Enforcement Guidance for Recording Cases of COVID-19

By: L. Stephen Bowers and Joshua Tumen
Labor and Employment Alert

The United States Department of Labor’s Occupational Safety and Health Administration (OSHA) issued interim guidance to Compliance Safety and Health Officers (CSHOs) for enforcing existing rules with respect to recording occupational illnesses, including Coronavirus Disease 2019 (COVID-19). Under preexisting guidance, employers are generally responsible for recording cases of an illness (including COVID-19) if:

  1. an employee experiences an illness (in the case of COVID-19, this requires a confirmation as defined by the Centers for Disease Control and Prevention (CDC));
  2. it is “work related” as defined in the regulation; and
  3. it meets certain specific generally applicable recording criteria.

Under the interim guidance, employers in the healthcare industry, emergency response organizations (e.g., emergency medical, firefighting, and law enforcement), and correctional institutions must continue to make work-relatedness determinations for COVID-19 cases. However, OSHA will not take enforcement action against other employers based on a failure to make the same work-relatedness determinations, except where:

  1. there is objective evidence that a COVID-19 case may be work-related (e.g., cases developing among workers who work closely together); and
  2. the evidence was reasonably available to the employer. Examples of reasonably available evidence include information given to the employer by employees, as well as information that an employer learns regarding its employees’ health and safety in the ordinary course of managing its business and employees.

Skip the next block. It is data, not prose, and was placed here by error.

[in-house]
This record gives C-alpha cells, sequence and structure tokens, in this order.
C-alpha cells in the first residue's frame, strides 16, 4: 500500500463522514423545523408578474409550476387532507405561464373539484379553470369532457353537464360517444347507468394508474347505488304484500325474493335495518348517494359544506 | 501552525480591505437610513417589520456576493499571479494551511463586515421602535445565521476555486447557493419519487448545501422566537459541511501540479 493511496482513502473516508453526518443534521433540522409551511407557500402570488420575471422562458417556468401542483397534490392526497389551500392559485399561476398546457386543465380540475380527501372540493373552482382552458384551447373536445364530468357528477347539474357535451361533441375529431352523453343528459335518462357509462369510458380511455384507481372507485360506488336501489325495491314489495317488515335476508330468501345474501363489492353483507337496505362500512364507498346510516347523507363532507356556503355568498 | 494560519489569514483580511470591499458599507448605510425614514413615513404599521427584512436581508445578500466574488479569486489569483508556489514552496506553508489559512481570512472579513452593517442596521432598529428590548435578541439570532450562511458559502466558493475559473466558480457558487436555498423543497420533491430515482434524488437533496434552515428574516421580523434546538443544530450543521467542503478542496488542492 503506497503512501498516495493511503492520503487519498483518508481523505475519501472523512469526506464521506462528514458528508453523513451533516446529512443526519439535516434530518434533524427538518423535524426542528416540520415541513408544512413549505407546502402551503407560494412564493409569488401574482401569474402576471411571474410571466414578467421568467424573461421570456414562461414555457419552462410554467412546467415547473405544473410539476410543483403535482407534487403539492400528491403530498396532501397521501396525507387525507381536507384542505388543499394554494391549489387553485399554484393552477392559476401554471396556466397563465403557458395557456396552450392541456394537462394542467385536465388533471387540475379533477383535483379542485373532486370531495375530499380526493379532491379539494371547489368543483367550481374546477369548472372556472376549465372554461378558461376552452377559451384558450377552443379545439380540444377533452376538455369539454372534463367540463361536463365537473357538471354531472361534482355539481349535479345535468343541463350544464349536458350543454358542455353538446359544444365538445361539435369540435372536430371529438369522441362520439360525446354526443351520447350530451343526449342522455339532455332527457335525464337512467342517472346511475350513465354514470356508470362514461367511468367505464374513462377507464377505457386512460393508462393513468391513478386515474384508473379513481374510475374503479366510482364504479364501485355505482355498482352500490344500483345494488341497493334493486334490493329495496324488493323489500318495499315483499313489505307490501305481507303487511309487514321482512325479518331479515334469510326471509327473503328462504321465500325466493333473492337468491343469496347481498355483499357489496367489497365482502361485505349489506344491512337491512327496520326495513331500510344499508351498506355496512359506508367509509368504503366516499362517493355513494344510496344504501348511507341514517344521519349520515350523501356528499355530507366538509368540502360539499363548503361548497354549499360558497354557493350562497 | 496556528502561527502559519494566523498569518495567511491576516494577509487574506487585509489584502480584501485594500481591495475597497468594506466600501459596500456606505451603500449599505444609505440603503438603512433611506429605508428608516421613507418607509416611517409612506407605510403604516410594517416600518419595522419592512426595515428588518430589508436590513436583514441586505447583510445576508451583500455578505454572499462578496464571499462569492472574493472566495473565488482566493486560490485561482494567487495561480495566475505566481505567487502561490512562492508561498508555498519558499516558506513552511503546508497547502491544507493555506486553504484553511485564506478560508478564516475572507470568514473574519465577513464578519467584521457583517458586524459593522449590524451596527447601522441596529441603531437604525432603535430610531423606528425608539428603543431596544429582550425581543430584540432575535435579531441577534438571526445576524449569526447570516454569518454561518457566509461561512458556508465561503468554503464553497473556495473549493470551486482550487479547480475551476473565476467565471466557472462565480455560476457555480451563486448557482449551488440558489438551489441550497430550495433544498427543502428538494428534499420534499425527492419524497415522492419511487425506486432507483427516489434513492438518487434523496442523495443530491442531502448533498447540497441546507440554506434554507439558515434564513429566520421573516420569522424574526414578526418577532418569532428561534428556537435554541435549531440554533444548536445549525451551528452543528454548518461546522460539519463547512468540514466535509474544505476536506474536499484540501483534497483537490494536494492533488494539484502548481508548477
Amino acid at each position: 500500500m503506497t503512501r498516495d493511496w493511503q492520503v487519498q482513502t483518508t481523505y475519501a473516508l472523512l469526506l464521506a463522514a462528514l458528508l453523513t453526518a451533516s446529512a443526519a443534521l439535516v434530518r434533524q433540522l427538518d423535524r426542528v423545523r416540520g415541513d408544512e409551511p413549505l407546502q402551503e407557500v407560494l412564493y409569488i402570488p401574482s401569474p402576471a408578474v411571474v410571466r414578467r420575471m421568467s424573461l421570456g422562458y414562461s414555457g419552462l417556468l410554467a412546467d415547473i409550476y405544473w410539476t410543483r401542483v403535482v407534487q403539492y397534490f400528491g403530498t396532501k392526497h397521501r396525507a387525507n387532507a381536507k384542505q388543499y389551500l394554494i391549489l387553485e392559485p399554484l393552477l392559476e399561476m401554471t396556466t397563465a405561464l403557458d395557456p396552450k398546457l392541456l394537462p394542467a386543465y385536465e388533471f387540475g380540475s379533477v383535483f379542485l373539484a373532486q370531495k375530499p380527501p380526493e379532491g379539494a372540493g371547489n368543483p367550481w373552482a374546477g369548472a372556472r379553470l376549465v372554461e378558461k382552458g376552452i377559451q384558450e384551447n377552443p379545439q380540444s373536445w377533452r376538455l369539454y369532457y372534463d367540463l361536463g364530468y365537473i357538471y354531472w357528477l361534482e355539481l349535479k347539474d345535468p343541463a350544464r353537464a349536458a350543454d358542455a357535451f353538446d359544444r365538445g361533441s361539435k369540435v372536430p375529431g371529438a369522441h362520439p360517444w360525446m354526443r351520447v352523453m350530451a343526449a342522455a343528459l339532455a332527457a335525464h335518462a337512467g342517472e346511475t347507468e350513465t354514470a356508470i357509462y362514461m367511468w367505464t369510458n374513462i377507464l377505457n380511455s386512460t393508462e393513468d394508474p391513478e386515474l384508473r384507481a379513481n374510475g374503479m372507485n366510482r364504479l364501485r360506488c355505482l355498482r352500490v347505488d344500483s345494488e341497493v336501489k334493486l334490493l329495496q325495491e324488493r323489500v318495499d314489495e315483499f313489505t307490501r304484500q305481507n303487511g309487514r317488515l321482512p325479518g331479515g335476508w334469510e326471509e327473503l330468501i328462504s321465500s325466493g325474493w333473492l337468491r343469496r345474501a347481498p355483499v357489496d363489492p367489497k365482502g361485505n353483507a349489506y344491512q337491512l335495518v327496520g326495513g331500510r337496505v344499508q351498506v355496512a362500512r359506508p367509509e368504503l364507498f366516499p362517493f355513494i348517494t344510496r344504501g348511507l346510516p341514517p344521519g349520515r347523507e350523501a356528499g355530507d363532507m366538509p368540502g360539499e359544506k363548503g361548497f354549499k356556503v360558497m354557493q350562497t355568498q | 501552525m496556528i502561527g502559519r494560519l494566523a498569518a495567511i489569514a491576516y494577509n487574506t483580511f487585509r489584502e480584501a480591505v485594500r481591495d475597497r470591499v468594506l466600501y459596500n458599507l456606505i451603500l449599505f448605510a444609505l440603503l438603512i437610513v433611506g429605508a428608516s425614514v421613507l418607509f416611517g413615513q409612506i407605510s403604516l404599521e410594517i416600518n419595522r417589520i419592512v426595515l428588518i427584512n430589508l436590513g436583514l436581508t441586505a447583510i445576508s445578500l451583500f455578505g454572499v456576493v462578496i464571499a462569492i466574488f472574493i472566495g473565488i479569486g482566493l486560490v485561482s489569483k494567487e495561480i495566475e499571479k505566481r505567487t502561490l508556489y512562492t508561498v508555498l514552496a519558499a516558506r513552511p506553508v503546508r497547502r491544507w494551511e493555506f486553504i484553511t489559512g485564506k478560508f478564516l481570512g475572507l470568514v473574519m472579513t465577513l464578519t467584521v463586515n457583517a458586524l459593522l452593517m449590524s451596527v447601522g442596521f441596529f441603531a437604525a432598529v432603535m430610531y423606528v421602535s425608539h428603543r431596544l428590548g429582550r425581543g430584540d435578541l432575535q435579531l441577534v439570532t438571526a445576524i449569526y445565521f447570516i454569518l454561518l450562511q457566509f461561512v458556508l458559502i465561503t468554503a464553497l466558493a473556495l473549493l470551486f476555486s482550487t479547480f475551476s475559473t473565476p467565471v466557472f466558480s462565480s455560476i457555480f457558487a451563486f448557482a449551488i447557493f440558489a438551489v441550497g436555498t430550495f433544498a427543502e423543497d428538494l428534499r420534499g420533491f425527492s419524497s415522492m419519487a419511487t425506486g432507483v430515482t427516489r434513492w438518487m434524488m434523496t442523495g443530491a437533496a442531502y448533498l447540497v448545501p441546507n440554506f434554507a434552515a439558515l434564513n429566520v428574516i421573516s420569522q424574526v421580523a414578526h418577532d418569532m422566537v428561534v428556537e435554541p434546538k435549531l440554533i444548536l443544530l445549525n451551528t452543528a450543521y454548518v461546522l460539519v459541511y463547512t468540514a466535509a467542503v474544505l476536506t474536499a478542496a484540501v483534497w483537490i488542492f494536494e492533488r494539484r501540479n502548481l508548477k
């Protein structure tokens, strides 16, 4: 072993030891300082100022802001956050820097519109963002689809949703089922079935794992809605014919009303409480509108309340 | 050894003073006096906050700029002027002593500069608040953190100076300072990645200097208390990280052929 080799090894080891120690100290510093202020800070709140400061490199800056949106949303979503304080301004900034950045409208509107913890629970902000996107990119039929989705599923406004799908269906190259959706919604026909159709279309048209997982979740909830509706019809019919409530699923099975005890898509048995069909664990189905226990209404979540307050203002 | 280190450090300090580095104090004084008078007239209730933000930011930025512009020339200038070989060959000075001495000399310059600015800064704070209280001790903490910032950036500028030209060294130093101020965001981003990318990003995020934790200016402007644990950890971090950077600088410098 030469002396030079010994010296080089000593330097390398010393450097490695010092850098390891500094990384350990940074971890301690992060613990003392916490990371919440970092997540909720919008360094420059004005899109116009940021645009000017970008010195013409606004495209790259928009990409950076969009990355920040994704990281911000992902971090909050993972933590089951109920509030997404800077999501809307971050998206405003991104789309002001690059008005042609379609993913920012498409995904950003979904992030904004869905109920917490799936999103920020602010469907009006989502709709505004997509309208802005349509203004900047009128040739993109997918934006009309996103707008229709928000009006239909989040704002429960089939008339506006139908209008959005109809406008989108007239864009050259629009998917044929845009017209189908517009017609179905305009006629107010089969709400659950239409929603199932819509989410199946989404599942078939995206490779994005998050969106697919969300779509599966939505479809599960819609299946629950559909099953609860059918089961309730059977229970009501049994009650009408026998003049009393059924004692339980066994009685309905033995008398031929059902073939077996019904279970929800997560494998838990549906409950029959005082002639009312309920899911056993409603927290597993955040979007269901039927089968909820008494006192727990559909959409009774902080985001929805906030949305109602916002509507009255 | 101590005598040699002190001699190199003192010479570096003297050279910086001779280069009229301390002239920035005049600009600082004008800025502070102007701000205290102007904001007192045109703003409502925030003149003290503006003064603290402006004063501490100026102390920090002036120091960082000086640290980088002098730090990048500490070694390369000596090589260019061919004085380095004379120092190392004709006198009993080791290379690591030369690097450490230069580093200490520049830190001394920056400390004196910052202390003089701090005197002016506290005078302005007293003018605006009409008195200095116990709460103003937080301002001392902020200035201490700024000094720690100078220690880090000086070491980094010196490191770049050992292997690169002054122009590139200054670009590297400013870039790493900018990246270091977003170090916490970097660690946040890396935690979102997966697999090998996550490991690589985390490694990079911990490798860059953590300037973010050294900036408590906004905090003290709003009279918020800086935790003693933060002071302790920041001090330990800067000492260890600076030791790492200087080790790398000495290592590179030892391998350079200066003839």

Where reporting is required, the following additional enforcement guidance is provided for CSHOs: “COVID-19 is a respiratory illness and should be coded as such on the OSHA Form 300. Because this is an illness, if an employee voluntarily requests that his or her name not be entered on the log, the employer must comply as specified under 20 CFR § 1904.29(b)(7)(vi).”

Although this guidance indicates that enforcement will be somewhat looser, employers should use this opportunity to review their recording and reporting obligations under OSHA requirements.

If you have questions or would like more information, please contact Stephen Bowers (bowerss@whiteandwilliams.com; 215.864.6247), Joshua Tumen (tumenj@whiteandwilliams.com; 212.714.3069) or another member of our Labor and Employment Group.

As we continue to monitor the novel coronavirus (COVID-19), White and Williams lawyers are working collaboratively to stay current on developments and counsel clients through the various legal and business issues that may arise across a variety of sectors. Read all of the updates here.

This correspondence should not be construed as legal advice or legal opinion on any specific facts or circumstances. The contents are intended for general informational purposes only and you are urged to consult a lawyer concerning your own situation and legal questions.


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